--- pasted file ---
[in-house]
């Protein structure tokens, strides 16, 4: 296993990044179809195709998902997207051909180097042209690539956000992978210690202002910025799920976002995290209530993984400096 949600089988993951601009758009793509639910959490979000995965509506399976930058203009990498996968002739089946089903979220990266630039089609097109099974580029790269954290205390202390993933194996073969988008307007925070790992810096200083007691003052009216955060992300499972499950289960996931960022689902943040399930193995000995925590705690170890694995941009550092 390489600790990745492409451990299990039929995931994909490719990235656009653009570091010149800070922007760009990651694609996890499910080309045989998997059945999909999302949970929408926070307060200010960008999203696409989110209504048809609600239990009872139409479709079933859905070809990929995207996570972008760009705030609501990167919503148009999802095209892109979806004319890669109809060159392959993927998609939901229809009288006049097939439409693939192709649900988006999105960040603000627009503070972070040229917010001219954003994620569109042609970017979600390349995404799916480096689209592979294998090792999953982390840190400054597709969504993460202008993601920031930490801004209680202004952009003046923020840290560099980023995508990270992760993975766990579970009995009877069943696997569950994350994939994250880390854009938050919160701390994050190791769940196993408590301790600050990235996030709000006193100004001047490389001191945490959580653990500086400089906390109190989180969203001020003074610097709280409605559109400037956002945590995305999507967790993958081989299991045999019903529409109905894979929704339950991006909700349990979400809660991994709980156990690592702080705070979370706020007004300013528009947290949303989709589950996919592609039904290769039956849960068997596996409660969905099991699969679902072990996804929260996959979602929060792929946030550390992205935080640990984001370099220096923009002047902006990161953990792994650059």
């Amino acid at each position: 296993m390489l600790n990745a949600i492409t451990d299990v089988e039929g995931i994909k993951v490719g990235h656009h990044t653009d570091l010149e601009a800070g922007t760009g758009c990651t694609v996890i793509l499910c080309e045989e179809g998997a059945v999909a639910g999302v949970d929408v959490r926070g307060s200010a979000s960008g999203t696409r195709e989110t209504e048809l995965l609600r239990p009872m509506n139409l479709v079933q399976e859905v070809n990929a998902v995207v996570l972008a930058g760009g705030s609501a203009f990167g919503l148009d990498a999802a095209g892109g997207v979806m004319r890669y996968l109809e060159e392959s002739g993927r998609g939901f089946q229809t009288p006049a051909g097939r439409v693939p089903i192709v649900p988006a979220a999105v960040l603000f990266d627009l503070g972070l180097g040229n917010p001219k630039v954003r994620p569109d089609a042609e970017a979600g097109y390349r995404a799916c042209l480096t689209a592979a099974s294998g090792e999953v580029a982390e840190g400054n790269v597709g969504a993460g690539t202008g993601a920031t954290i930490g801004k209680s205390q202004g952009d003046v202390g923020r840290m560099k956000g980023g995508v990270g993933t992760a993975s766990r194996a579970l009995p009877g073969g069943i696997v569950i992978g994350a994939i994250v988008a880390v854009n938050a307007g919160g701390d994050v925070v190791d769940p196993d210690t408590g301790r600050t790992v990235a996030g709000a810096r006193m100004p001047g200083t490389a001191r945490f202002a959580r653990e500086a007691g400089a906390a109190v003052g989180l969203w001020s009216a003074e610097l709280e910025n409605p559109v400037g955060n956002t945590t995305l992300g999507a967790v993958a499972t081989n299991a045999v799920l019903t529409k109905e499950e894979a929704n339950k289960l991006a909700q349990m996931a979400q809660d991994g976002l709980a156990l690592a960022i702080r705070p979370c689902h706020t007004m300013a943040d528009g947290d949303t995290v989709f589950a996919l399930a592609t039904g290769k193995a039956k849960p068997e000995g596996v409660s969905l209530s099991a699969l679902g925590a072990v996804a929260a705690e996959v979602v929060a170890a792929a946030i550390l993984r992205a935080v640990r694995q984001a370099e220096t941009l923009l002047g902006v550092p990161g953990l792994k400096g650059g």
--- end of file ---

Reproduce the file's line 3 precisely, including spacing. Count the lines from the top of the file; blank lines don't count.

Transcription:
């Amino acid at each position: 296993m390489l600790n990745a949600i492409t451990d299990v089988e039929g995931i994909k993951v490719g990235h656009h990044t653009d570091l010149e601009a800070g922007t760009g758009c990651t694609v996890i793509l499910c080309e045989e179809g998997a059945v999909a639910g999302v949970d929408v959490r926070g307060s200010a979000s960008g999203t696409r195709e989110t209504e048809l995965l609600r239990p009872m509506n139409l479709v079933q399976e859905v070809n990929a998902v995207v996570l972008a930058g760009g705030s609501a203009f990167g919503l148009d990498a999802a095209g892109g997207v979806m004319r890669y996968l109809e060159e392959s002739g993927r998609g939901f089946q229809t009288p006049a051909g097939r439409v693939p089903i192709v649900p988006a979220a999105v960040l603000f990266d627009l503070g972070l180097g040229n917010p001219k630039v954003r994620p569109d089609a042609e970017a979600g097109y390349r995404a799916c042209l480096t689209a592979a099974s294998g090792e999953v580029a982390e840190g400054n790269v597709g969504a993460g690539t202008g993601a920031t954290i930490g801004k209680s205390q202004g952009d003046v202390g923020r840290m560099k956000g980023g995508v990270g993933t992760a993975s766990r194996a579970l009995p009877g073969g069943i696997v569950i992978g994350a994939i994250v988008a880390v854009n938050a307007g919160g701390d994050v925070v190791d769940p196993d210690t408590g301790r600050t790992v990235a996030g709000a810096r006193m100004p001047g200083t490389a001191r945490f202002a959580r653990e500086a007691g400089a906390a109190v003052g989180l969203w001020s009216a003074e610097l709280e910025n409605p559109v400037g955060n956002t945590t995305l992300g999507a967790v993958a499972t081989n299991a045999v799920l019903t529409k109905e499950e894979a929704n339950k289960l991006a909700q349990m996931a979400q809660d991994g976002l709980a156990l690592a960022i702080r705070p979370c689902h706020t007004m300013a943040d528009g947290d949303t995290v989709f589950a996919l399930a592609t039904g290769k193995a039956k849960p068997e000995g596996v409660s969905l209530s099991a699969l679902g925590a072990v996804a929260a705690e996959v979602v929060a170890a792929a946030i550390l993984r992205a935080v640990r694995q984001a370099e220096t941009l923009l002047g902006v550092p990161g953990l792994k400096g650059g």